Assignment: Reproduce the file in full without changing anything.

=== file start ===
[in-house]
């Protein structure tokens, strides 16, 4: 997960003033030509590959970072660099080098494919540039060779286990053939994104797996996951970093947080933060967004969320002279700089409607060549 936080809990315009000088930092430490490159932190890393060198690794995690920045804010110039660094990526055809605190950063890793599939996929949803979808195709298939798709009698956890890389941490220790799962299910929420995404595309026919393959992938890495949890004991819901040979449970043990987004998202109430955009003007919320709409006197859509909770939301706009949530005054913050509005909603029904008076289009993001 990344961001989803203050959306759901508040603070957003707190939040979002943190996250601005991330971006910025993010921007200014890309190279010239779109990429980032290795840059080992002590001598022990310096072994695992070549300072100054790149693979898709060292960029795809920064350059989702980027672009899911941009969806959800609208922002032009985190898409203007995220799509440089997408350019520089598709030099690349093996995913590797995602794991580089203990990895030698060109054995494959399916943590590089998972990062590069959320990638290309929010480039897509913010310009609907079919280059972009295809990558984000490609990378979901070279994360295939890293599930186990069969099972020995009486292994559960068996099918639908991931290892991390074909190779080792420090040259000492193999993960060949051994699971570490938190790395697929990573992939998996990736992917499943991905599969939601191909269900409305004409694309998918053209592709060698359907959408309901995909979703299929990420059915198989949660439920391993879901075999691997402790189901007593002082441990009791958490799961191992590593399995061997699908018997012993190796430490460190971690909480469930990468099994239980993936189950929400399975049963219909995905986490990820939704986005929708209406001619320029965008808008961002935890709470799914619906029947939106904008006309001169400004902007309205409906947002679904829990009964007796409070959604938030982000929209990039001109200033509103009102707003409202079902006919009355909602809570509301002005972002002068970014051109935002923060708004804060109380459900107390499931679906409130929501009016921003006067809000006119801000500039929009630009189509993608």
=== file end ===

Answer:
[in-house]
């Protein structure tokens, strides 16, 4: 997960003033030509590959970072660099080098494919540039060779286990053939994104797996996951970093947080933060967004969320002279700089409607060549 936080809990315009000088930092430490490159932190890393060198690794995690920045804010110039660094990526055809605190950063890793599939996929949803979808195709298939798709009698956890890389941490220790799962299910929420995404595309026919393959992938890495949890004991819901040979449970043990987004998202109430955009003007919320709409006197859509909770939301706009949530005054913050509005909603029904008076289009993001 990344961001989803203050959306759901508040603070957003707190939040979002943190996250601005991330971006910025993010921007200014890309190279010239779109990429980032290795840059080992002590001598022990310096072994695992070549300072100054790149693979898709060292960029795809920064350059989702980027672009899911941009969806959800609208922002032009985190898409203007995220799509440089997408350019520089598709030099690349093996995913590797995602794991580089203990990895030698060109054995494959399916943590590089998972990062590069959320990638290309929010480039897509913010310009609907079919280059972009295809990558984000490609990378979901070279994360295939890293599930186990069969099972020995009486292994559960068996099918639908991931290892991390074909190779080792420090040259000492193999993960060949051994699971570490938190790395697929990573992939998996990736992917499943991905599969939601191909269900409305004409694309998918053209592709060698359907959408309901995909979703299929990420059915198989949660439920391993879901075999691997402790189901007593002082441990009791958490799961191992590593399995061997699908018997012993190796430490460190971690909480469930990468099994239980993936189950929400399975049963219909995905986490990820939704986005929708209406001619320029965008808008961002935890709470799914619906029947939106904008006309001169400004902007309205409906947002679904829990009964007796409070959604938030982000929209990039001109200033509103009102707003409202079902006919009355909602809570509301002005972002002068970014051109935002923060708004804060109380459900107390499931679906409130929501009016921003006067809000006119801000500039929009630009189509993608």